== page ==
As with any investment, there’s always a possibility that you can lose a portion or all of your return, so it’s good to keep in mind not just the potential, but also the risks. AngelList, Fundable, and Crowdfunder are popular platforms for equity-based crowdfunding catered more toward venture capitalists.

Donation-Based Crowdfunding

Donation-based crowdfunding is when a large number of individuals donate a small amount of money toward a project. Because it’s based on donations, contributors don’t expect anything in return, other than gratitude from the organization and the satisfaction of supporting a cause they’re passionate about.

Many charities, social causes, and nonprofits lean toward donation-based crowdfunding to raise money so funding targets are generally lower (typically $10,000 or less). GoFundMe, Crowdrise, Tilt, and Kiva are all popular donation-based platforms.

Debt-Based Crowdfunding

Debt-based crowdfunding is somewhat similar to getting a loan from a bank, except that a large amount of individuals lend you a small amount, with the expectation that they will be paid back the principal along with interest. Contributors don’t receive a reward or equity in exchange for their investment.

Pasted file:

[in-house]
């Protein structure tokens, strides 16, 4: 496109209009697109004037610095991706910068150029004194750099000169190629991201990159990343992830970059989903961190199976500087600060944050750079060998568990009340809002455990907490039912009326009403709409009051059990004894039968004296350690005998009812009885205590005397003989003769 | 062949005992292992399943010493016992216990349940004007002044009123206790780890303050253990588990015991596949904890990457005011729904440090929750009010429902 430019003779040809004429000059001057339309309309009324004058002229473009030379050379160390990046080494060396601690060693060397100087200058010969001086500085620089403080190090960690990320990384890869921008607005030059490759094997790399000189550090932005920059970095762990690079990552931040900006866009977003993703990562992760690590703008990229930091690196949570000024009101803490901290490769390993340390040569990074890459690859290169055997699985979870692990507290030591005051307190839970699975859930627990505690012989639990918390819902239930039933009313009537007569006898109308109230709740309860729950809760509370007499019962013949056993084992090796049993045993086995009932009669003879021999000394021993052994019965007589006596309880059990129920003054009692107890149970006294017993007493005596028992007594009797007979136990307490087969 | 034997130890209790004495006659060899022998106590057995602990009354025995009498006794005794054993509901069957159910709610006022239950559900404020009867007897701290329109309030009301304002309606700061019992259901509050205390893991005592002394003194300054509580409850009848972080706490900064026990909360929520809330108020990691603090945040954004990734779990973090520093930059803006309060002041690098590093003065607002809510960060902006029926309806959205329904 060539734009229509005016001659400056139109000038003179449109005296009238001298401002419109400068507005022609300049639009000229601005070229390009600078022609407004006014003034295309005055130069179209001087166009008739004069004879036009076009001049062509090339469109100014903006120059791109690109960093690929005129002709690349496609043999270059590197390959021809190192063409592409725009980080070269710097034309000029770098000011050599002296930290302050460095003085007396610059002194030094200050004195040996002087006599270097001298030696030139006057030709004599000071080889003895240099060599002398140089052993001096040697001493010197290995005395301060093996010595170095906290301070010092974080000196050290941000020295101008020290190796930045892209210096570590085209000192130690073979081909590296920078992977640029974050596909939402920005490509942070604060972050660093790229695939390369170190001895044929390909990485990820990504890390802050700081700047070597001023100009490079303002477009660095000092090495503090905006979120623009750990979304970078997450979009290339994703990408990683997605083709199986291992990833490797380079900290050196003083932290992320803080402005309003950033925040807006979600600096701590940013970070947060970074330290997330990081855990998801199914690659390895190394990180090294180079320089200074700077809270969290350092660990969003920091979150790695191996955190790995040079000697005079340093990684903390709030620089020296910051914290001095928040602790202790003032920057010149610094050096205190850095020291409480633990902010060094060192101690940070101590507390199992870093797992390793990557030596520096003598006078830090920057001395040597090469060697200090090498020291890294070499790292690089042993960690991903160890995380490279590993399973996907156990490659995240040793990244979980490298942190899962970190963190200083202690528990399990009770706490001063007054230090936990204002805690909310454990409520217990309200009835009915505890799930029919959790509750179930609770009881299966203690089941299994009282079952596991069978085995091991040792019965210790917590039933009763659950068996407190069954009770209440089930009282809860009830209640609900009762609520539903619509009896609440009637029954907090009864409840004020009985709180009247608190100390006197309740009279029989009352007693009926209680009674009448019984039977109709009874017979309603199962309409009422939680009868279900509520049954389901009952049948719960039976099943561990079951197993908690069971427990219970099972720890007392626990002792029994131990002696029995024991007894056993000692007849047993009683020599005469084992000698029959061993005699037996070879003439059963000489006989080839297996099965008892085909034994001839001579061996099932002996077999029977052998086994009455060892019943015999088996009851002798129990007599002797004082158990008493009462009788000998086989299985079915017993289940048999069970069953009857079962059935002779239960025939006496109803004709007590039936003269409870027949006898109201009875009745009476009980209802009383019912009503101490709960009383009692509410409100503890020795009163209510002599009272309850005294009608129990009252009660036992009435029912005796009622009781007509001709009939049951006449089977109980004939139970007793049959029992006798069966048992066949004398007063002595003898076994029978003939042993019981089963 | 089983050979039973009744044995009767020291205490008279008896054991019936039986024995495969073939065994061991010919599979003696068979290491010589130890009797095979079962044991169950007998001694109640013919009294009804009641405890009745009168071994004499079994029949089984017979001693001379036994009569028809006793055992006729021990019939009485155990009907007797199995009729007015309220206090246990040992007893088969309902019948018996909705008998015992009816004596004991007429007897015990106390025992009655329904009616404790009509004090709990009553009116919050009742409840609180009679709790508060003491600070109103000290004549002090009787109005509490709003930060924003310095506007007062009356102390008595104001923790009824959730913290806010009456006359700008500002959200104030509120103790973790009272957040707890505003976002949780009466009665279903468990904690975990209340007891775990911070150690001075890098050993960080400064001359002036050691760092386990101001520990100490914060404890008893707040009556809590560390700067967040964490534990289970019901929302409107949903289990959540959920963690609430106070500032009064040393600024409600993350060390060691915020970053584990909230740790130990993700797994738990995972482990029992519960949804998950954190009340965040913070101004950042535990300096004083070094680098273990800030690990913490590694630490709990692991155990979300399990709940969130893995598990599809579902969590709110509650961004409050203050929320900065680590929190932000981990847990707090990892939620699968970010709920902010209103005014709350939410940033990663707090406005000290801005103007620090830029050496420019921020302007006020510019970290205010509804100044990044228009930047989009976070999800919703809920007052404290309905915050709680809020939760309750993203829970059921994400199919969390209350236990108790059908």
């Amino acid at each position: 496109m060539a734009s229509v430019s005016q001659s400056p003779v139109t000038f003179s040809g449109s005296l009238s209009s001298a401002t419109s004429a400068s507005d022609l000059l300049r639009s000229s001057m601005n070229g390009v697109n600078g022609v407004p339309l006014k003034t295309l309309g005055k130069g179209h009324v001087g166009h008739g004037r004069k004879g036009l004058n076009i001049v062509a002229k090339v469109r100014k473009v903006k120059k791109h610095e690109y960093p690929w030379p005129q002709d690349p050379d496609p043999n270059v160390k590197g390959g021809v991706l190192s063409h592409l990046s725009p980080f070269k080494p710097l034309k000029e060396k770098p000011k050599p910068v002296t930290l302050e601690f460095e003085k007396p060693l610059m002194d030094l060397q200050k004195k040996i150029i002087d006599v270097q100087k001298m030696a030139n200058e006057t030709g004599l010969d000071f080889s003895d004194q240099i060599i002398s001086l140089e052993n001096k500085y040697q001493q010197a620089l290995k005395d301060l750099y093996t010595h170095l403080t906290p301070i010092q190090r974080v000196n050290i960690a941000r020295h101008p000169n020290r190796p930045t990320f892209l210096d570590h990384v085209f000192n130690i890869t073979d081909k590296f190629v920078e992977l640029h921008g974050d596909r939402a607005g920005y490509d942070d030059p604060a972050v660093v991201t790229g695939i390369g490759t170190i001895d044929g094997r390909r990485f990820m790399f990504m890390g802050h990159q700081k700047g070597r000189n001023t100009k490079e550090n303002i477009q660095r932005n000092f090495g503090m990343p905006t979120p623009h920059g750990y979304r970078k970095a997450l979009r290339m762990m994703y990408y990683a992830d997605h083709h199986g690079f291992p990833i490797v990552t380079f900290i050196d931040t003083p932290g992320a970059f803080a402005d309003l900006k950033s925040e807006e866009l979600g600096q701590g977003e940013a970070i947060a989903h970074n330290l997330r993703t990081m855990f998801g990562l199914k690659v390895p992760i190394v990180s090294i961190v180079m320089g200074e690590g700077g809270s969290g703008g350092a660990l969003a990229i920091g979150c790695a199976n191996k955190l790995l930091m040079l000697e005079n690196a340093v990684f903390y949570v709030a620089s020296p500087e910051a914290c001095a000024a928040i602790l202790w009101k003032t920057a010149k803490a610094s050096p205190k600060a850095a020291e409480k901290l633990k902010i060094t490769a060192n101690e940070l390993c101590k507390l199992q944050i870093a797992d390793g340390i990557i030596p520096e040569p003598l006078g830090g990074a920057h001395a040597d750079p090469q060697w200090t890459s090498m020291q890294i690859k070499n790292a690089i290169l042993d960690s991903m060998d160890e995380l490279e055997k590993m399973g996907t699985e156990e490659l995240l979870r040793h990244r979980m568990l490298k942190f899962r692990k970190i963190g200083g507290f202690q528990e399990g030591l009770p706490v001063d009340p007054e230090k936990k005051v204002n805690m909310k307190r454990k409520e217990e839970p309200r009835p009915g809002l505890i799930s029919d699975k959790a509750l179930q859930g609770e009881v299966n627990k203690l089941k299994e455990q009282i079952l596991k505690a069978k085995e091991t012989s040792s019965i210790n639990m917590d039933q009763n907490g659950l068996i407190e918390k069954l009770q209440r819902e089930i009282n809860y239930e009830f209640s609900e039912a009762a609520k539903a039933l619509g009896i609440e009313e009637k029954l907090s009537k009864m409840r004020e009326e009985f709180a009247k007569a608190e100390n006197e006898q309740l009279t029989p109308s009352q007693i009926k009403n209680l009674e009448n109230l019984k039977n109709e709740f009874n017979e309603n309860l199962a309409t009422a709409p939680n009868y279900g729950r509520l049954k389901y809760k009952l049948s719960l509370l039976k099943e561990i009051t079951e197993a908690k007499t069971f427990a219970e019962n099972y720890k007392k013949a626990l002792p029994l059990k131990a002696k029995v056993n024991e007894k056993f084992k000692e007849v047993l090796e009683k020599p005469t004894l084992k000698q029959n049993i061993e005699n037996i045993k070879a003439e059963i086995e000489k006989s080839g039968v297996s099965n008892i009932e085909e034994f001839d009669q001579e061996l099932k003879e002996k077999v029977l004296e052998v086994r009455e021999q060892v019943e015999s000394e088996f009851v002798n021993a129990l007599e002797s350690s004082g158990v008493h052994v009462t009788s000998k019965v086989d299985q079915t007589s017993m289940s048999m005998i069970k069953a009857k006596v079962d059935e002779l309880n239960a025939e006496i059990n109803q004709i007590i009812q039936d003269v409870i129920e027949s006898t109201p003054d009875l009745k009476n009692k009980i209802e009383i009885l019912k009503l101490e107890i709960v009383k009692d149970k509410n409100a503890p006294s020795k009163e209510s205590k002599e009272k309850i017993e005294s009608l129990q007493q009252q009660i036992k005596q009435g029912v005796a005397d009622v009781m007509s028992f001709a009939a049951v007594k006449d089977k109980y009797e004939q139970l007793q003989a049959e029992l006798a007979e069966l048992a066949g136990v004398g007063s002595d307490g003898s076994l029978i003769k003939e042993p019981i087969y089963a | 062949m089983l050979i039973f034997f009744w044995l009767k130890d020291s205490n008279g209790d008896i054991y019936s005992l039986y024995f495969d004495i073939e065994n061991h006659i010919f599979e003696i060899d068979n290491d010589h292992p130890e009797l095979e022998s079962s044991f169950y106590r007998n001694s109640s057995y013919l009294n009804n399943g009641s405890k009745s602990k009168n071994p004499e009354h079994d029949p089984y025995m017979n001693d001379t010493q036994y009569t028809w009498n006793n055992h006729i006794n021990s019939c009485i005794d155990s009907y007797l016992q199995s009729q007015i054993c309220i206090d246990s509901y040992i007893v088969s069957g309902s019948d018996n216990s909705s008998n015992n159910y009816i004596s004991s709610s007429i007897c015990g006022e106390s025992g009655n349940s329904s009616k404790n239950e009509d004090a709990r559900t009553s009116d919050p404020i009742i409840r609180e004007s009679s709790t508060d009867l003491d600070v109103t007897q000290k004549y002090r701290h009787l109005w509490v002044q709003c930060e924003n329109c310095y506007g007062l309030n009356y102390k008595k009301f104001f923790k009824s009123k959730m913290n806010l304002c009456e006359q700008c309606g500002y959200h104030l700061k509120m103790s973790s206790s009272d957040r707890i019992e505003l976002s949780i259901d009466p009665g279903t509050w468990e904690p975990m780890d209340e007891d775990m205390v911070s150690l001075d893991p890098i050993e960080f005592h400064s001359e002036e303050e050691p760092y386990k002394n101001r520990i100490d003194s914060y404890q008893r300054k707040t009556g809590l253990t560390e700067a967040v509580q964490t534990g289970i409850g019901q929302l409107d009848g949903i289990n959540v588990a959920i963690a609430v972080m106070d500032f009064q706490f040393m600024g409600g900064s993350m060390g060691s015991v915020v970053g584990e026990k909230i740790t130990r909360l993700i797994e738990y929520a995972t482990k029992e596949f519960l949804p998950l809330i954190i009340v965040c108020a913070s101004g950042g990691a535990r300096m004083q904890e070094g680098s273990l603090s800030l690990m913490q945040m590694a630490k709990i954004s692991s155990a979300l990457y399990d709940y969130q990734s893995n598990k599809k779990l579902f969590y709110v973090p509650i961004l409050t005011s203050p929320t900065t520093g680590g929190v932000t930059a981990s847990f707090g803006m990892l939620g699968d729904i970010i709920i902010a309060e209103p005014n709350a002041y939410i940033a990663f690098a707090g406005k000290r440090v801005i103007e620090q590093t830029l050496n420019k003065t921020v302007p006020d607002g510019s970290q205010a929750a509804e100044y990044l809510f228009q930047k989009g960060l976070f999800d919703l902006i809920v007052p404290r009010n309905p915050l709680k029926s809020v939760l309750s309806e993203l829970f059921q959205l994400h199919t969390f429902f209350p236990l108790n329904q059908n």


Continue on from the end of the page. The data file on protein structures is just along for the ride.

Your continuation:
Many entrepreneurs, startups, or small businesses use this as an alternative to a traditional bank loan, since they have more flexibility and options to get funds and resources. It’s most helpful to give a company the financial start they need to go on and continue fundraising.

The crowdfunding industry continues to double year over year, proving to be a valuable form of raising capital for new new startups or entrepreneurs. It helps put decision-making power into the hands of individuals and helps to fill the void in the traditional investment world. Any local business or entrepreneur who is willing to work for it has an opportunity to succeed with crowdfunding.

Understanding the benefits and drawbacks of crowdfunding, as well as the types of crowdfunding, can help improve your chances at success, and ultimately guide you toward the next steps of building and growing your own company!

Paying Taxes on Crowdfunding Income

Once you successfully raise money through crowdfunding, it may be easy to forget that you still may need to pay taxes on this money. Depending on the purpose of the campaign, the IRS still may consider those funds taxable.

There are three categories that your crowdfunding campaign funds may fall into:

  • Taxable income
  • Charitable donation
  • Gift tax

Taxable Income

If your crowdfunding campaign is dedicated to raising money for some type of business project or venture, then the funds are subject to income tax. Anyone with this type of campaign should receive a 1099-K form from the crowdfunding platform that they are using.

  • In short, a 1099-K identifies that the entity running the campaign has either received over $20,000 in funding or has acquired over 200 transactions on their campaign. However, even if you do not receive a 1099-K (i.e. your campaign earns less than $20,000 or less than 200 transactions), you are still responsible for reporting the income.

Charitable Donation